• For example, we have a bunch of search, recommendation, and interaction algorithms for a dating site. A different, User Experience Department (UED) designs interactive user interfaces for these algorithms. We make a natural language DSL that invokes the different algorithms according to specified outcomes. With the DSL the different designs produced by UED are much easily prototyped, implemented, or fleshed out. The DSL also gives to UED easier to understand view on the functionalities provided by the algorithms.
  3. When designing an API for a collection of algorithms.
    • Just designing a DSL can bring clarity of what signatures should be in the API.
    • NIntegrate‘s Method option was designed and implemented using a DSL. See this video between 25:00 and 27:30.

Designing DSLs

  1. Decide what kind of sentences the DSL is going to have.
    • Are natural language sentences going to be used?
    • Are the language words known beforehand or not?
  2. Prepare, create, or accumulate a list of representative sentences.
    • In some cases using Morphological Analysis can greatly help for coming up with use cases and the corresponding sentences.
  3. Create a context free grammar that describes the sentences from the previous step. (Or a large subset of them.)
    • At this stage I use exclusively Extended Backus-Naur Form (EBNF).
    • In some cases the grammar terminals are not know at the design stage and have to retrieved in some way. (From a database or though natural language processing.)
    • Some conversational engine systems allow or require to the grammar specification to be done in XML. I would still do BNF and then move to XML
      •  It is not that hard to write a parser-and-interpreter that translates BNF into XML. See the end of this blog post for that kind of translation of BNF into OMPL.
  4. Program parser(s) for the grammar.
    • I use most of the time functional parsers.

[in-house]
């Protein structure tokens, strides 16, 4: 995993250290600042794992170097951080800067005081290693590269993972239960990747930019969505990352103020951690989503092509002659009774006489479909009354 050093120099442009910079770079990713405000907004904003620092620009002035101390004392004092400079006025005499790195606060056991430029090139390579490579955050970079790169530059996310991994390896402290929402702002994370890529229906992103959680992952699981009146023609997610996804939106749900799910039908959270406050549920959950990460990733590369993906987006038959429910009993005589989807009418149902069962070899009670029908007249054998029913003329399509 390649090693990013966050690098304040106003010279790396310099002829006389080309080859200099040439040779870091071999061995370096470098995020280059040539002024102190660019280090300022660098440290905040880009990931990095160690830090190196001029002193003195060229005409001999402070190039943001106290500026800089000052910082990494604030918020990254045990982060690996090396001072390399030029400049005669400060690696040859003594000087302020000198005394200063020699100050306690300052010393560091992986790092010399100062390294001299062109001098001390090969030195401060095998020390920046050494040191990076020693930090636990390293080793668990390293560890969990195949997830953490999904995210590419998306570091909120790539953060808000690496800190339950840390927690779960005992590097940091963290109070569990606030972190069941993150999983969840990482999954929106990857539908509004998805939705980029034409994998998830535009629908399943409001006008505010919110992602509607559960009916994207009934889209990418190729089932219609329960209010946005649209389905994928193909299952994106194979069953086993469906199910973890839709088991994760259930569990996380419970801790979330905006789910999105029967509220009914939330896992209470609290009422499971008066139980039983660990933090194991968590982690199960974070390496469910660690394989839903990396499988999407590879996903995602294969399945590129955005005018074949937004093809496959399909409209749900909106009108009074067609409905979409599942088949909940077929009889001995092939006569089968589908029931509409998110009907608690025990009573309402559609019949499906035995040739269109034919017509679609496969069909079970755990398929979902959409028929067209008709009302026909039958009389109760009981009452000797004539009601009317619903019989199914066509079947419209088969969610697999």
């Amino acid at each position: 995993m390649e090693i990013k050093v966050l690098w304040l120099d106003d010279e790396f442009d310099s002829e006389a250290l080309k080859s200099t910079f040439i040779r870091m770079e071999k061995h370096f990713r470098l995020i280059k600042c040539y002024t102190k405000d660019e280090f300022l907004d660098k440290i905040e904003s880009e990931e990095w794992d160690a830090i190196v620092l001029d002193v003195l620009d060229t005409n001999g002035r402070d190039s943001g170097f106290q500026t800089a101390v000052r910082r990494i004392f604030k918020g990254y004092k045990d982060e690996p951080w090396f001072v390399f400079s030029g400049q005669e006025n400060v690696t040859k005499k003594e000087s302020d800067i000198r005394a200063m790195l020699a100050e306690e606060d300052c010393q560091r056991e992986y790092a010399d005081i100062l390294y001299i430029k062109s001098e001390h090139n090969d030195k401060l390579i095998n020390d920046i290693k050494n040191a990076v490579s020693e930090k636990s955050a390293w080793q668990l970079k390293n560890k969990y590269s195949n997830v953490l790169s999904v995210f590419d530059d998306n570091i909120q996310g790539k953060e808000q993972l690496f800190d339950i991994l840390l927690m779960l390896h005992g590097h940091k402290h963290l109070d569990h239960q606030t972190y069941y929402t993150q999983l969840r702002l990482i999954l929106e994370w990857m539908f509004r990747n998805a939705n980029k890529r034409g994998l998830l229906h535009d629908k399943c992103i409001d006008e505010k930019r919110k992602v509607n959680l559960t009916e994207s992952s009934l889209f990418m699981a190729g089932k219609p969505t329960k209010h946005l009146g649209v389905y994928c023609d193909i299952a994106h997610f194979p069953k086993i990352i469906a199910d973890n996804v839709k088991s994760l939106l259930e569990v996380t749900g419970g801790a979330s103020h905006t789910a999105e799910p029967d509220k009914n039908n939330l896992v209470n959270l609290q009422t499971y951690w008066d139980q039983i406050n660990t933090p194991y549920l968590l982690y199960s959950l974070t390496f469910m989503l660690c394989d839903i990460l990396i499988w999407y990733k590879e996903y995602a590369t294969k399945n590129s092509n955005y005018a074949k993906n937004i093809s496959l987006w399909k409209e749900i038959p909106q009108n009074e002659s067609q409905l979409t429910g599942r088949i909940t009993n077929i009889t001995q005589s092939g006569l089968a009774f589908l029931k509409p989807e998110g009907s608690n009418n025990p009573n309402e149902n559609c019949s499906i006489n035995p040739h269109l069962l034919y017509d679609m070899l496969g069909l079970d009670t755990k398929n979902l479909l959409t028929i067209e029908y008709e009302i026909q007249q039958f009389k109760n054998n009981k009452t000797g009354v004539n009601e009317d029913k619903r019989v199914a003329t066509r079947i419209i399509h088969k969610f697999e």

• The package FunctionalParsers.m provides a Mathematica implementation of this kind of parsing.
    • The package can automatically generate parsers from a grammar given in EBNF. (See the coding example below.)
    • I have programmed versions of this package in R and Lua.
  5. Program an interpreter for the parsed sentences.
    • At this stage the parsed sentences are hooked to the algorithms of the problem domain.
    • The package FunctionalParsers.m allows this to be done fairly easy.
  6. Test the parsing and interpretation.

See the code example below illustrating steps 3-6.

Introduction to using DSLs in Mathematica

  1. This blog post “Natural language processing with functional parsers” gives an introduction to the DSL application in Mathematica.
  2. This detailed slide-show presentation “Functional parsers for an integration requests language grammar” shows how to use the package FunctionalParsers.m over a small grammar.
  3. The answer of the MSE question “How to parse a clojure expression?” gives a good introduction with a simple grammar and shows both direct parser programming and automatic generation from EBNF.

Advanced example

The blog post “Simple time series conversational engine” discusses the creation (design and programming) of a simple conversational engine for time series analysis (data loading, finding outliers and trends.)

Here is a movie demonstrating that conversational engine: http://youtu.be/wlZ5ANglVI4.

Other discussions

  1. A small part, from 17:30 to 21:00, of the WTC 2012 “Spatial Access Methods and Route Finding” presentation shows a DSL for points of interest queries.
  2. The answer of the MSE question “CSS Selectors for Symbolic XML” uses FunctionalParsers.m .
  3. This Quantile Regression presentation is aided by the  “Simple time series conversational engine” mentioned above.

Coding example

This coding example demonstrates steps 3-6 discussed above.

EBNF-and-parsers-for-LoveFood

Interpreters-and-parsing-for-LoveFood

Object-Oriented Design Patterns in Mathematica

Introduction

In this blog post I would like to proclaim a recent completion of the first version of a document describing how to implement the most important (in my view) Object-Oriented Programming Designed Patterns by GoF.

Here is the link to the document in MathematicaForPrediction at GitHub:

“Implementation of Object-Oriented Programming Design Patterns in Mathematica”  , [1].

That document presents a particular style of programming in Mathematica (Wolfram Language) that allows the application of the Object-Oriented Programming (OOP) paradigm. The approach does not require the use of preliminary implementations, packages, or extra code. Using the OOP paradigm is achieved by following a specific programming style and conventions with native, fundamental programming constructs in Mathematica’s programming language.